Dutch Oven

Traditional Scout Dutch Oven Cooking



                2ND LEDUC BACONEERS.



Hiding in dank basements, drafty attics, and dusty, cluttered garages, these three-legged hulks from a bygone era wait impatiently to release their treasures. Until then, they are pitted by time and tarnished by neglect. For those who will uncover their mystery, they can once again be brimming with magic.



In North America the Dutch oven probably dates back to 1492. Columbus brought cast-iron pots with him to the New World. The name, Dutch oven, comes from the 18th century Dutch traders who sold their cast-iron pots door to door to the new settlers and Indians. Ovens came across the prairies on the back of wagons.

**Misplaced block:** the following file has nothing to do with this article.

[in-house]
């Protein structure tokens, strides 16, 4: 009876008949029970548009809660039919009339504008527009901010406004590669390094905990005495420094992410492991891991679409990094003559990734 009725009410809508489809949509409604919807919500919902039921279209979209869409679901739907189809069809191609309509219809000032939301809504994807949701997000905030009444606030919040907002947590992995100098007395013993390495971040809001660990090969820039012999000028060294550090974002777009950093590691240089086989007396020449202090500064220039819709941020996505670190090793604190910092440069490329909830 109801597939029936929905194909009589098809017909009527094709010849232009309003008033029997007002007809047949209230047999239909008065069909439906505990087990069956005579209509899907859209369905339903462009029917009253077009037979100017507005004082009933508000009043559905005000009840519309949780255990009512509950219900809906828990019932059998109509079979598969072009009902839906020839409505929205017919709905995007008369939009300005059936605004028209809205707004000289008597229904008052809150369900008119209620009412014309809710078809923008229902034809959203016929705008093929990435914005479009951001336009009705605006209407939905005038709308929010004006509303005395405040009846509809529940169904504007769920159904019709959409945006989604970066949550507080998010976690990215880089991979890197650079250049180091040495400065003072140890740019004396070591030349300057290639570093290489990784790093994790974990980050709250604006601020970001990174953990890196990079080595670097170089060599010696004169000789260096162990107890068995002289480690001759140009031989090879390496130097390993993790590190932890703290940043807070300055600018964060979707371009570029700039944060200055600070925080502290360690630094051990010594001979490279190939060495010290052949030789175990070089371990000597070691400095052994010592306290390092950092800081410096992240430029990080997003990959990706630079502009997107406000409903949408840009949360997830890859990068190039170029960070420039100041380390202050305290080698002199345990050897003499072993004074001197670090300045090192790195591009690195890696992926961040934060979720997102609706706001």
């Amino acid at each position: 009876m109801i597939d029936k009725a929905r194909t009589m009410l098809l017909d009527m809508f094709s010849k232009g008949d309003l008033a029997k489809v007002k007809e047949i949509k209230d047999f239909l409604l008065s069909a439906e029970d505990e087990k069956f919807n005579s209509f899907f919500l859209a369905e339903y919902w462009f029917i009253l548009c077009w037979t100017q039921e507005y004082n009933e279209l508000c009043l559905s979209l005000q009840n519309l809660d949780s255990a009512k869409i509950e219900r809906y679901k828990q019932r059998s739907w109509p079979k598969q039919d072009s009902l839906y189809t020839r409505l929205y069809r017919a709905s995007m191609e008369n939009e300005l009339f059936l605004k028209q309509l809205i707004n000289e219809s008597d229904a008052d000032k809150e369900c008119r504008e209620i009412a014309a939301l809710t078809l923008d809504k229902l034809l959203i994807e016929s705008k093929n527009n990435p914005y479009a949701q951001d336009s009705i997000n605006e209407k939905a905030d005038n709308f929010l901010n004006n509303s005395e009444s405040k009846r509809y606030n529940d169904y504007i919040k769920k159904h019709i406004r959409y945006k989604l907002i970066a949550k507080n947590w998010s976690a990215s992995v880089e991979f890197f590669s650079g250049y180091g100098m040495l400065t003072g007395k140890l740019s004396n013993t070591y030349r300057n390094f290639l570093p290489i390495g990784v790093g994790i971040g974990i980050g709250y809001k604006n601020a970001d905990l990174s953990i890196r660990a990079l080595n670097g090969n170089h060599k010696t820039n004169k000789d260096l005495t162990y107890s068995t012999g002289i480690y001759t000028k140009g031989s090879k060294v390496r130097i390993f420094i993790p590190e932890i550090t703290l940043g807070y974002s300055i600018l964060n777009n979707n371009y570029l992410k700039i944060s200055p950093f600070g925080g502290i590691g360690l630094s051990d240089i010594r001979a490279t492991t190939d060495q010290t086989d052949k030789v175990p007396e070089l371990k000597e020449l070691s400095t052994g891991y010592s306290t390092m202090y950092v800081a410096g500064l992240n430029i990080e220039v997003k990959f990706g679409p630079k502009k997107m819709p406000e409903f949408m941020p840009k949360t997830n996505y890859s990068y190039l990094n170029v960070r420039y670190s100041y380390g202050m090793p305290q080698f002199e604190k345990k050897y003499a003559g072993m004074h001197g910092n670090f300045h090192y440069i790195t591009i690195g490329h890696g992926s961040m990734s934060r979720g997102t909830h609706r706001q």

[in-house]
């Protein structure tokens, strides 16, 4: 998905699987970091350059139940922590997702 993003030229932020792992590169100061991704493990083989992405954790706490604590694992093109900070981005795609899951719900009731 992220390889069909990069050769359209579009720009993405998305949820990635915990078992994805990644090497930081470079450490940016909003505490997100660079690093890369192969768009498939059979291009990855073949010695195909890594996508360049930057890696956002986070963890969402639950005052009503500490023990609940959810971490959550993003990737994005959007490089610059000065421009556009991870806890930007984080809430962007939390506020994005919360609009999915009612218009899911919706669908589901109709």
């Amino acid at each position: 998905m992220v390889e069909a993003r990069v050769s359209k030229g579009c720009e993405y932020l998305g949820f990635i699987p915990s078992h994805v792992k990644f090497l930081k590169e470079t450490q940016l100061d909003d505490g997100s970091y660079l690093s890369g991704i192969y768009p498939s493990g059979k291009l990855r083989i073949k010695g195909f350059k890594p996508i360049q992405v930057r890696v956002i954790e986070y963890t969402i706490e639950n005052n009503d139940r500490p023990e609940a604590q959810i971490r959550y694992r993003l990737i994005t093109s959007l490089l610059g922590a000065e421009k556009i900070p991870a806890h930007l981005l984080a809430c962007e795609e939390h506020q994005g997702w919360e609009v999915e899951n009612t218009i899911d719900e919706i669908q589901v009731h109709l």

There are several varieties, look-a-likes, and wanna-be’s when you begin shopping for a Dutch oven. There are, however, a few useful tips for buying the Dutch oven that is best suited for you. First, and foremost, be sure to buy the real thing. Make sure the Dutch oven is made of heavy cast-iron and has a flat bottom with three short legs. The legs keep the pot out of the coals and provide greater stability than four legs or none. The oven should be heavy and have strong wire bail-type handle. Dutch ovens come in a wide assortment of sizes ranging from the tiny 4″ to the Goliath 24″ monsters. For most patrol situations the 10″- 12″ size is the adequate. Cast-iron Dutch ovens are available at most Sporting Goods stores, MEC or Campers Village. Campers Village will give Scouts a discount. And, don’t forget to watch the garage sales and Thrift Shops.